Another lesson on ‘how not to do it’ by Lot. In fact, Warren Wiersbe goes further and shows that Lot can easily be contrasted with Abraham to see someone controlled by worldly desires and Abraham dedicated wholly to God. Whereas Abraham travelled light and waited on God for his instructions, Lot put down roots and settled in the worldliest of worldly places. He ended up in Sodom not because God directed him there, but because that’s where he settled, thinking he could build a life for himself there – and for a while he was right; although he was an outsider, he achieved a position of authority, spending his time at the town gate where the town’s political business was conducted. This shows how integrated Lot and his family were in Sodom.
Being ‘in the world’ but not ‘of the world’ springs to mind. Something that Lot doesn’t seem to have achieved. Whenever we see Lot, he appears to have his opinions and decisions dictated by worldly interests – possessions, wealth, and trying to live quietly and keep his nose clean.
What’s interesting is that Abraham met three heavenly persons – one of them a theophany – Jesus in his precarnate state. However, in Sodom there are only two angels. Why? Possibly because of the sinful and worldly nature of Lot made it so that Jesus couldn’t dwell with him as he could with Abraham (even though Abraham was imperfect, his faith made him righteous).
The contrasts can be taken further between Abraham and Lot. Whereas Abraham was prepared to sacrifice his son to God, Lot was prepared to sacrifice both his daughters to the world, just for the sake of keeping the peace.
It’s very important to remember that just because something’s in the Bible, it’s not necessarily there because it’s a good thing. In this chapter we have Lot attempting to swap his male visitors for his daughters so that the residents of Sodom can rape his family members instead of his guests. Questionable morals there. This passage had confused me for a long time until I realised that there are examples of people not behaving as God intended as well as the reverse. I wrestled for ages with ‘why would God prefer Lot’s daughters to be raped than Lot’s angelic guests?’ The answer is he didn’t want anyone to get raped, that’s why the angels were sent in the first place because things were horribly wrong in Sodom.
Then there’s this bit at the end about incest, with Lot’s daughters getting him drunk and then sleeping with him. Some have considered that as this event occurred before the giving of the Law on Sinai, that incest was OK as perhaps the genepool hadn’t yet been so polluted by sin. However, from reading the passage itself it’s clear that a certain level of morality already existed – Lot’s daughters knew that in order to accomplish their goals, they would have to get their father drunk, otherwise it would never happen. This shows first of all how Lot did have some standards, but it also shows how Lot didn’t inspire a massive amount of respect from his family.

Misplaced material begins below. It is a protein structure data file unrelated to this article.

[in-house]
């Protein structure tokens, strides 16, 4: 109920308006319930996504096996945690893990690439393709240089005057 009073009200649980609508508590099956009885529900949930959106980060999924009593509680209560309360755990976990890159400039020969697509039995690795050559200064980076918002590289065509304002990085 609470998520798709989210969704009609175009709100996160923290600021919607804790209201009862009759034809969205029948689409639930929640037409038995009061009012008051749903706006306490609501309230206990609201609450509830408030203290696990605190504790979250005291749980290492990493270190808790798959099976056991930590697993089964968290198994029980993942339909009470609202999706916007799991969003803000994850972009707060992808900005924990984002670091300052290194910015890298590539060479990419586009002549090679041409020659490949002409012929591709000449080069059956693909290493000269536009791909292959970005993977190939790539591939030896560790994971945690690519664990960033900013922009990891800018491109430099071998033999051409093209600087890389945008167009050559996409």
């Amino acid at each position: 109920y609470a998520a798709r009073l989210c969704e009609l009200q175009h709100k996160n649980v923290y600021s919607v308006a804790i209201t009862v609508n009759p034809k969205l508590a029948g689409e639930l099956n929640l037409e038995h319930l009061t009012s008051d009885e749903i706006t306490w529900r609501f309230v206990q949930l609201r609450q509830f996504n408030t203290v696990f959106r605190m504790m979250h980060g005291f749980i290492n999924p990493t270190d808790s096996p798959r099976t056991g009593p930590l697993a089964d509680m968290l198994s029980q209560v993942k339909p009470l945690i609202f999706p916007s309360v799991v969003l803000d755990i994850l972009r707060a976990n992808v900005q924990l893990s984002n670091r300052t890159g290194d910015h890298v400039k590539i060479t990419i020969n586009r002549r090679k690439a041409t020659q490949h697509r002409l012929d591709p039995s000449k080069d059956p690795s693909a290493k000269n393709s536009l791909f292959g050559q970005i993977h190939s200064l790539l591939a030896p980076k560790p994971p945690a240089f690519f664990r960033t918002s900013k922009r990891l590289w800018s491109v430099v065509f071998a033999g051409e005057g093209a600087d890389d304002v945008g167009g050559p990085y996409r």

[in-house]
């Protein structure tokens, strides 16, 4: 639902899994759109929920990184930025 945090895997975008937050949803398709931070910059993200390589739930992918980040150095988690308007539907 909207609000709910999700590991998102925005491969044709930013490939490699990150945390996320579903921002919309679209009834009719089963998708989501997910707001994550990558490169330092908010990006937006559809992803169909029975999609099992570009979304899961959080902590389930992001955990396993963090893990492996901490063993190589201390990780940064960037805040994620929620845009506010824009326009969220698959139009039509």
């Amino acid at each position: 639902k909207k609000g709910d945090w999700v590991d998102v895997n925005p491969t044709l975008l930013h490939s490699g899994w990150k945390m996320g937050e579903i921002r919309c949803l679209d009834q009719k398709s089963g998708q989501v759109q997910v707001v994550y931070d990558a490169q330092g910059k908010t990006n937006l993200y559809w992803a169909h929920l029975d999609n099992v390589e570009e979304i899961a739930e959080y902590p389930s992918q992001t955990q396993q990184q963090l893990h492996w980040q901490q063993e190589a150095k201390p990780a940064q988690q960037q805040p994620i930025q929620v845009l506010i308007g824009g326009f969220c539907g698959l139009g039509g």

Obedience has its rewards and disobedience has its consequences. A consequence of Lot’s incest with his daughters was the birth of two peoples, the Moabites and the Ammonites who became sworn enemies of God’s chosen people the Jews.
It has been a trendy thing to say ‘I like Jesus, but I don’t like the God of the Old Testament’. The fact is they are the same. God is full of love and because of this he is just. God doesn’t want anyone to perish, and that’s why he sent his only son as a sacrifice (John 3:16-17). Sodom is actually a testament to God’s long-suffering nature – see how bad it had to get before God decided enough was enough! What is also evident in this passage is that Jesus was present throughout the Old Testament as well as before that and ever since. As Jesus himself said: ‘Before Abraham was born, I am,’ (John 8:58 NASB). Jesus was of course referring here to his eternal nature, but also the fact that he was divine – ‘I AM’ was the name of God first discovered in Exodus (3:14), so anyone saying that Jesus never claimed to be God has been misled. This was what Jesus meant, and this is what was understood at the time, explaining why the Jewish authorities hated him so much and ended up accusing him of blasphemy.
So God is long-suffering, but he is also just. We may think sometimes that he takes a long time to act, but he will act, and when he does he will be perfectly just. Love and justice are bound up together. If we claim God is a God of love, then we must also accept that he is a God of justice – after all, if he loves us, why would we expect that he will turn a blind eye to those who want to hurt us? He won’t and he doesn’t. Sometimes it appears that he is disregarding injustice, but actually he is waiting for the perfect timing. There were not many righteous people in Sodom – less than ten, and that’s why it had to be destroyed. But no one can ever say that his judgment is unexpected and unfair. Had the people of Sodom repented, the story would have been different, but as it was, God waited until they had completely rejected redemption before he judged them. He gave them every opportunity and they blew it.
Chuck Missler has suggested that one of the reasons for the destruction of Sodom was the existence of the Nephilim, those beings who were a product of the union between fallen angels and women. This is absolutely possible, and perhaps most likely, as there have been many cities since then that have been as sinful as Sodom, but have not been judged. Chuck’s view is that as the devil was attempting to pollute and distort the line from Adam to the Messiah, God had to remove these people from the earth so that the devil’s design wouldn’t become reality.
With thanks to my spiritual uncles: Uncle Warren Wiersbe, Uncle Chuck Missler, Uncle Matthew Henry, Uncle Jacob Prasch and Uncle Arnold Fruchtenbaum.